High ISO

Winter has really set in and the African bush has started to dry out and lose its green tinge. With the cold mornings also comes shorter days and less time for me to get out and take photos. It’s almost dark before I finish work so photography becomes a real challenge for me in winter. Last night, with the sun really low on the horizon, I grabbed my camera and rushed out into the bush. I was in luck as very close to my home I found a young male leopard that was on the move.

It appeared that he was hunting mice – he would dash from one spot to another through the now brown long grass. The light started fading very quickly and I was afraid I was not going to get a picture of this beautiful young cat. In years gone by, we as photographers would probably have looked at giving up because the light would have been too low for our old film cameras. But with the modern digital cameras we are able to use very high ISO’s without getting noise or “graininess” as we used to refer to it.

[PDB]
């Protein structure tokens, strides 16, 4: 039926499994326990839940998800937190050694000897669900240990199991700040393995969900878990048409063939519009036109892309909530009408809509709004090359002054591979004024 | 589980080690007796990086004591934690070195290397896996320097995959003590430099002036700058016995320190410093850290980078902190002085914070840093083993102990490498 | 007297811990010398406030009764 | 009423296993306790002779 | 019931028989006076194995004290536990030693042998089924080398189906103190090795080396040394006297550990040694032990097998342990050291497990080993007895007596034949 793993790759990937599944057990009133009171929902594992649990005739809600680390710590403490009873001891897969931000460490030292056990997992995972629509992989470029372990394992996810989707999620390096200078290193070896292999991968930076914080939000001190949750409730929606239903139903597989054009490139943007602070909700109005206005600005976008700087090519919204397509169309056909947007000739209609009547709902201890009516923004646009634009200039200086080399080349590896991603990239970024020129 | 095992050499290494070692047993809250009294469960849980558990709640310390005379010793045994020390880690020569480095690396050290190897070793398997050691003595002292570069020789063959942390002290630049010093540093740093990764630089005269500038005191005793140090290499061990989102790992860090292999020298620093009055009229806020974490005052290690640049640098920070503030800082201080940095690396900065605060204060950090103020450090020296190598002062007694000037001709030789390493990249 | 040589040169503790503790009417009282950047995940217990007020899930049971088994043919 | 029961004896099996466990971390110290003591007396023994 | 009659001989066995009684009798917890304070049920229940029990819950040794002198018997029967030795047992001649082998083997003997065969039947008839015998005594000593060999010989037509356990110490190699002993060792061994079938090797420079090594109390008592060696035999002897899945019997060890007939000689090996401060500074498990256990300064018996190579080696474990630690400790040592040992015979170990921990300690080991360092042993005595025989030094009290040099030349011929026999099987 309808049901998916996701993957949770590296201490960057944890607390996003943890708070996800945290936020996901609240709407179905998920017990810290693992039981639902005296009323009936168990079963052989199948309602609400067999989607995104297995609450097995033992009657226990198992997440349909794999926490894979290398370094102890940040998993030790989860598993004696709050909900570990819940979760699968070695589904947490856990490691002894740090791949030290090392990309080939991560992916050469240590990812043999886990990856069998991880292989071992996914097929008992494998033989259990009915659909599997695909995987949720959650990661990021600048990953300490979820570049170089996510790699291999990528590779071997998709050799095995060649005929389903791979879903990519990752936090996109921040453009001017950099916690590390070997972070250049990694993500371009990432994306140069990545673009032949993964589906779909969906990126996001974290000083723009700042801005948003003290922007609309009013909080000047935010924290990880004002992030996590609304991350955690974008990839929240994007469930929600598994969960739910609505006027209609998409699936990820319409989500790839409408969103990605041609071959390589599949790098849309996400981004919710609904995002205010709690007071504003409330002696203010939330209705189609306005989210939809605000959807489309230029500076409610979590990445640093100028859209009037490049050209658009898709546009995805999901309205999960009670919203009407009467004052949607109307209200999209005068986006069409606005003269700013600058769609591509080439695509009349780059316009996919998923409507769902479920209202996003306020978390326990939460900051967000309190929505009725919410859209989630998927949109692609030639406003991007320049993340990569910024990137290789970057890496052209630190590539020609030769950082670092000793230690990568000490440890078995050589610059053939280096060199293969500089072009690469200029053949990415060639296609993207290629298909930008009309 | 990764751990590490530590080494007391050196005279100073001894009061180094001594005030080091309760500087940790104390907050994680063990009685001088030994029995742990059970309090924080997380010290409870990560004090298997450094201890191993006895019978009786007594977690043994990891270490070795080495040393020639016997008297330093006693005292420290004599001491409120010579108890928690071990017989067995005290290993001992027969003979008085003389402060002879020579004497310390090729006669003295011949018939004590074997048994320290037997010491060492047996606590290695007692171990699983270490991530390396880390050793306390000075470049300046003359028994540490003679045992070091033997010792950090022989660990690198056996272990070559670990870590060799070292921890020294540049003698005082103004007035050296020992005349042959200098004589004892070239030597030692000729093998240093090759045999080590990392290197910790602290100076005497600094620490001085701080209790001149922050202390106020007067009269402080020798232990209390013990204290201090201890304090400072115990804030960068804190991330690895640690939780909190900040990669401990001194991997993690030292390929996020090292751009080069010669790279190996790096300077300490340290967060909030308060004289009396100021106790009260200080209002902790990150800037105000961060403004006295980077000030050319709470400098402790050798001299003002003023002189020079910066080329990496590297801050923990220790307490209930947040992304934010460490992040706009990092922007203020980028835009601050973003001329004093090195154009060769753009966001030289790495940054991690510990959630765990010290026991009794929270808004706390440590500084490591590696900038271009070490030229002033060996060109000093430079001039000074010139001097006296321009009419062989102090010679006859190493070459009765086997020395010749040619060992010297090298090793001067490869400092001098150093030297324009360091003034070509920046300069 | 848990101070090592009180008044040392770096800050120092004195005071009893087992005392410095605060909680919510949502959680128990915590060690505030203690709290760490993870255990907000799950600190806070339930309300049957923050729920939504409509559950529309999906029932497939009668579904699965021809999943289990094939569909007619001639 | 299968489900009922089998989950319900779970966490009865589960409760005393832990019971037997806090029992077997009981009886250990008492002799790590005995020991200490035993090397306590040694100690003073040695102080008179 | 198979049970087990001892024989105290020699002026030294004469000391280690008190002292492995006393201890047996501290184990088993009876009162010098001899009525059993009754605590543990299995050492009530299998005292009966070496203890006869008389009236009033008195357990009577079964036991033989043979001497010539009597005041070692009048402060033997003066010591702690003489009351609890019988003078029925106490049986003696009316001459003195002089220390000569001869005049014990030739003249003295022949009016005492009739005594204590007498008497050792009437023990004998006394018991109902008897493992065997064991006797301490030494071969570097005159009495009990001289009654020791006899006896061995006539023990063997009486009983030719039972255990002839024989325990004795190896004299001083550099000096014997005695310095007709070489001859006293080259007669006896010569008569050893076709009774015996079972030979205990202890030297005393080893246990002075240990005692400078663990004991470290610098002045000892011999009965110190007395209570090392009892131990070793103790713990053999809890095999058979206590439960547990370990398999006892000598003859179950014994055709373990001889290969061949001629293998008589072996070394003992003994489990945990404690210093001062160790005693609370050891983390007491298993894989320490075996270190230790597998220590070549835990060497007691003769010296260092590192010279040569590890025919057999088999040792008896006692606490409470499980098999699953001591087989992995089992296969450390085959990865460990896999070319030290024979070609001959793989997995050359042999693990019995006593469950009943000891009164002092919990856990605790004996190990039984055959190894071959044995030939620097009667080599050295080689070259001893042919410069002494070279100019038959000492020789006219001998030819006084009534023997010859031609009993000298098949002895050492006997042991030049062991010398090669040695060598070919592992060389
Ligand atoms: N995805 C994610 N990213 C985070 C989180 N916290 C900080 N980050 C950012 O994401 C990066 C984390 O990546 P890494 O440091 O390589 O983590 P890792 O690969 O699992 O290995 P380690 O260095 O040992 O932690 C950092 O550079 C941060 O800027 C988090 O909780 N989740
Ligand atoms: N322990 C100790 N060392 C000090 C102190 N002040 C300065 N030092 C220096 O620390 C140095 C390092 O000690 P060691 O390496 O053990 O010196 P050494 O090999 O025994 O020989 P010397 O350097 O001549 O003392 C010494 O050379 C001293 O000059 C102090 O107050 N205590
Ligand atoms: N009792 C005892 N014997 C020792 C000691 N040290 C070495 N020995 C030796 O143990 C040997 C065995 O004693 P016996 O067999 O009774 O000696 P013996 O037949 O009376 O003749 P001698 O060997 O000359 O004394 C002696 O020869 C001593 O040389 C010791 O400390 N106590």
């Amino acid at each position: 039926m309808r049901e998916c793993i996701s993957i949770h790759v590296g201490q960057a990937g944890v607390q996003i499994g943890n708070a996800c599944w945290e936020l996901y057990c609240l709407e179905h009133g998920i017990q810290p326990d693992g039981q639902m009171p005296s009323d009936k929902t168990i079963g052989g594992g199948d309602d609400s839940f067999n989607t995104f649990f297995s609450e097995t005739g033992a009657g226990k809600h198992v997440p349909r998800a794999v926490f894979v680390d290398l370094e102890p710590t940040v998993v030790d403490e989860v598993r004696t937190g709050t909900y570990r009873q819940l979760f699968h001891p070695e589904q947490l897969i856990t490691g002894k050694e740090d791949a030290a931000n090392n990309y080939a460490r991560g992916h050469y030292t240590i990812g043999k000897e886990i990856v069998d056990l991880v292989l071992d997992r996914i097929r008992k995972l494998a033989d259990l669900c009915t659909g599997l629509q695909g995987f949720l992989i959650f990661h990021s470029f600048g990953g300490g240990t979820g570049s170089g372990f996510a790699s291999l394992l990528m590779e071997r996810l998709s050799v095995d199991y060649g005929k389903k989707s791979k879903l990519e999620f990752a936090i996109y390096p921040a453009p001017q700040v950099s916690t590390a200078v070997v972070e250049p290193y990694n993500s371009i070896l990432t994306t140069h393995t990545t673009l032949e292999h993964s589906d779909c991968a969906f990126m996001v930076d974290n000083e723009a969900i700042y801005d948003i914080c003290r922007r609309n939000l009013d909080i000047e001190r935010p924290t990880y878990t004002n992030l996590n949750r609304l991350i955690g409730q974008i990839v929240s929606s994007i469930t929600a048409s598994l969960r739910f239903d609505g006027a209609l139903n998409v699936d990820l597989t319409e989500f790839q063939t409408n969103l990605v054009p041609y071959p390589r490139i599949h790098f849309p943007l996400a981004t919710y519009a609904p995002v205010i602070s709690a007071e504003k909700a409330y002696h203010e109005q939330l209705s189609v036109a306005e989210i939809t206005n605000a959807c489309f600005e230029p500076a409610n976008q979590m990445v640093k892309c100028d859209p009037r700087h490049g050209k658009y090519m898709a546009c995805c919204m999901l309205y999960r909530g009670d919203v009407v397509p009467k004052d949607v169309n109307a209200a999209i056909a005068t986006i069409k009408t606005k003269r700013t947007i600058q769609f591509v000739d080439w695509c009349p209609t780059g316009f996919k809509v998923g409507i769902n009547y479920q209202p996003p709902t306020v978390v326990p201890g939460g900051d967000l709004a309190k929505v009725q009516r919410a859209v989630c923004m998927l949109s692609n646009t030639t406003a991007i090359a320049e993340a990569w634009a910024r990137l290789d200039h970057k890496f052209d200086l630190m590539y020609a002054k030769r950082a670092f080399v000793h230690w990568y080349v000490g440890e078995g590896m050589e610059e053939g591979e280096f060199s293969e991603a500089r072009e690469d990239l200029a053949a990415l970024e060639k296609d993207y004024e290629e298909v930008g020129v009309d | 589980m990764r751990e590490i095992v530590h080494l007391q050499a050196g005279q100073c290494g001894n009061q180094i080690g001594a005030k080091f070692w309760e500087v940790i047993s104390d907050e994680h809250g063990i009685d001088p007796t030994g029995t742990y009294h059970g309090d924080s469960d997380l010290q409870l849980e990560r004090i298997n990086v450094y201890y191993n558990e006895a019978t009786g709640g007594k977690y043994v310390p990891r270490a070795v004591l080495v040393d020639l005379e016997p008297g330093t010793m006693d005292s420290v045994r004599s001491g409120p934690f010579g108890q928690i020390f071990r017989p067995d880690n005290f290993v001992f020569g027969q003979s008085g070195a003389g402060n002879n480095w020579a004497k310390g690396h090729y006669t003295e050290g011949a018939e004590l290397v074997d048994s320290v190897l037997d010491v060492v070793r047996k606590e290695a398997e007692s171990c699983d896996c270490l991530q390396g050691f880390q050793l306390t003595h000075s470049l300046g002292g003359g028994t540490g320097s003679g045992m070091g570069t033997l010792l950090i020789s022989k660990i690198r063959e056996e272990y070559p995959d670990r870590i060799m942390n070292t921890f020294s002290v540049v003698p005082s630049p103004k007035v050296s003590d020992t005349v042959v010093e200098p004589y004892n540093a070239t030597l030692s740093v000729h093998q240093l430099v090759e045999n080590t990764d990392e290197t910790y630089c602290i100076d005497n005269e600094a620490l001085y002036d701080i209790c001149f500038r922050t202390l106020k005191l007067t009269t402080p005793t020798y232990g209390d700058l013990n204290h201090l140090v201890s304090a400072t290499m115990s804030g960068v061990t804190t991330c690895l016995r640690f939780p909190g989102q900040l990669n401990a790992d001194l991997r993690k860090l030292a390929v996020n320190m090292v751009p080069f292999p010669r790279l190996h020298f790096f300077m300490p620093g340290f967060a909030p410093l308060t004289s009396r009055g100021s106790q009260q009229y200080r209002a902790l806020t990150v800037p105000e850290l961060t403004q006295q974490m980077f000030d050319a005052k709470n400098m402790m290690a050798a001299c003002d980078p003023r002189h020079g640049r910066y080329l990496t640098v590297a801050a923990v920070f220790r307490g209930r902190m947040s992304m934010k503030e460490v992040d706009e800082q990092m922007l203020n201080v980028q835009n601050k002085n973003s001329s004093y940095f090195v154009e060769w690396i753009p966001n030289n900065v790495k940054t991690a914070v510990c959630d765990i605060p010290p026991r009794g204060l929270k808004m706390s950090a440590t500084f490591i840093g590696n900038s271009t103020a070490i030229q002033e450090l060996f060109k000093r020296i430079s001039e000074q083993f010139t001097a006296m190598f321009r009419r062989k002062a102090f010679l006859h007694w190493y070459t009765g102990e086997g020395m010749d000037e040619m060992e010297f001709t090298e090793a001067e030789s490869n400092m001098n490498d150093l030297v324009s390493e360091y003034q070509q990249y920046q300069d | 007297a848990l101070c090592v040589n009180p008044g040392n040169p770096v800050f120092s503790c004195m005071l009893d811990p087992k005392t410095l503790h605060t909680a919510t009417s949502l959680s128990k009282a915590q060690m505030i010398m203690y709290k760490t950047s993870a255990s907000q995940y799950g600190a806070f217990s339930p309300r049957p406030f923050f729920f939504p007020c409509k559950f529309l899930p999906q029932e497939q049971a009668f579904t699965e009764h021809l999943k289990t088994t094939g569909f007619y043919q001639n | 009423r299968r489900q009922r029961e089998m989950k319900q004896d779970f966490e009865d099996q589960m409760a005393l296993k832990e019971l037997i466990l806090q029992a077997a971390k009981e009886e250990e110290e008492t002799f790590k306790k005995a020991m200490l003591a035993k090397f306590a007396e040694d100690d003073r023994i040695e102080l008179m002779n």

If I can give one piece of advice; do not be afraid to use this ISO capability. So often I meet photographers who still think like they are using film. They are afraid to push the ISO in case of quality loss.

This is no longer a problem; rather set the ISO higher, thus pushing up the camera shutter speed. This way you have a better chance of getting pin sharp images. I set my ISO to 2000 and in doing so was able to capture this photograph with the very last rays of sun. I kept the depth of field shallow with an f stop of F4 thus blurring the background. Hand holding my 200-400 mm lens I captured a sharp image of the young male on a tree stump while he listened for mice moving in the dry grass in front of him. The background just looks natural.

Happy snapping,

Rod Wyndham

More Wildlife Photography Tips